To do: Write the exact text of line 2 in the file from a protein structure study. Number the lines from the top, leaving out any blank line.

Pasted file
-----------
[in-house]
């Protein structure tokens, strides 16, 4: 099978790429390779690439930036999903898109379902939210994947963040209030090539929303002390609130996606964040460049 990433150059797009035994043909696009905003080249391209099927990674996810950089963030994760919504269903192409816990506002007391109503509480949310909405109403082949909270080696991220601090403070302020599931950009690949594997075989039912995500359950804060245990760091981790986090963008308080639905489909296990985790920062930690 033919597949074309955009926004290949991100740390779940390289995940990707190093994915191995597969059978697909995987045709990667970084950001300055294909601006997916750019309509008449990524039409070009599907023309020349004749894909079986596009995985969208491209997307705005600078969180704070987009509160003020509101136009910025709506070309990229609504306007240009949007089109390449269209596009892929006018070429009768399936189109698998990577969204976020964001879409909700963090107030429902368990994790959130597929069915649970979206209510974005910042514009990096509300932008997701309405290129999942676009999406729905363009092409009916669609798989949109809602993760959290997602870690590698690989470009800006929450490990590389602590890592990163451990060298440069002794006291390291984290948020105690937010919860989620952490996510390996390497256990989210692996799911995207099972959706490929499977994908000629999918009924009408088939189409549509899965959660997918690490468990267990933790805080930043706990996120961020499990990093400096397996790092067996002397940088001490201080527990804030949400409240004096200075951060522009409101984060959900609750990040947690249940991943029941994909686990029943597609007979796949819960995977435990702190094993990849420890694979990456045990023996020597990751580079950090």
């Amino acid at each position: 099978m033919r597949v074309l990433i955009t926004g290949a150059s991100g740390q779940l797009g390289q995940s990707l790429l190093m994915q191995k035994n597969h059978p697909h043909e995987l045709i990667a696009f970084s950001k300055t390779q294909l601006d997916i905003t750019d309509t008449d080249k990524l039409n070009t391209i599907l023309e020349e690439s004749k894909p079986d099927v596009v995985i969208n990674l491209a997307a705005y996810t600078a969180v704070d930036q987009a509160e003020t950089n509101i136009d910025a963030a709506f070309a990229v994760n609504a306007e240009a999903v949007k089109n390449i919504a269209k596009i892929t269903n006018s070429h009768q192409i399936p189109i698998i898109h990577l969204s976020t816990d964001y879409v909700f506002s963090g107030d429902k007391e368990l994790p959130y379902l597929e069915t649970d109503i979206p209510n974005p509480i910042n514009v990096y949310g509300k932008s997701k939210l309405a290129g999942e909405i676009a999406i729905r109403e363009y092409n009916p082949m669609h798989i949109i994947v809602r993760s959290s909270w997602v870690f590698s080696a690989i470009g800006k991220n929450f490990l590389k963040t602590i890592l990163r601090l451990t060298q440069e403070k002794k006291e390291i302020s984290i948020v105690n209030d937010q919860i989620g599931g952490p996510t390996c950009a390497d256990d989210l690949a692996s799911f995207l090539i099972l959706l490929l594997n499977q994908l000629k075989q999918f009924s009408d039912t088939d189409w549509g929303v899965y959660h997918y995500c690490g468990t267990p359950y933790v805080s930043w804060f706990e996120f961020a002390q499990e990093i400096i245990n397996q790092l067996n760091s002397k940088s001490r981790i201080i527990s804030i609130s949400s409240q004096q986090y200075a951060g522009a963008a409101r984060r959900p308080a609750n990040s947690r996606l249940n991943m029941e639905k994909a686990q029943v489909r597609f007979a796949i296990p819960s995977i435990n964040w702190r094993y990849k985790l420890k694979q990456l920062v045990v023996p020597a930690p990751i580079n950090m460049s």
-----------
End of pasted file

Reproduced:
């Protein structure tokens, strides 16, 4: 099978790429390779690439930036999903898109379902939210994947963040209030090539929303002390609130996606964040460049 990433150059797009035994043909696009905003080249391209099927990674996810950089963030994760919504269903192409816990506002007391109503509480949310909405109403082949909270080696991220601090403070302020599931950009690949594997075989039912995500359950804060245990760091981790986090963008308080639905489909296990985790920062930690 033919597949074309955009926004290949991100740390779940390289995940990707190093994915191995597969059978697909995987045709990667970084950001300055294909601006997916750019309509008449990524039409070009599907023309020349004749894909079986596009995985969208491209997307705005600078969180704070987009509160003020509101136009910025709506070309990229609504306007240009949007089109390449269209596009892929006018070429009768399936189109698998990577969204976020964001879409909700963090107030429902368990994790959130597929069915649970979206209510974005910042514009990096509300932008997701309405290129999942676009999406729905363009092409009916669609798989949109809602993760959290997602870690590698690989470009800006929450490990590389602590890592990163451990060298440069002794006291390291984290948020105690937010919860989620952490996510390996390497256990989210692996799911995207099972959706490929499977994908000629999918009924009408088939189409549509899965959660997918690490468990267990933790805080930043706990996120961020499990990093400096397996790092067996002397940088001490201080527990804030949400409240004096200075951060522009409101984060959900609750990040947690249940991943029941994909686990029943597609007979796949819960995977435990702190094993990849420890694979990456045990023996020597990751580079950090």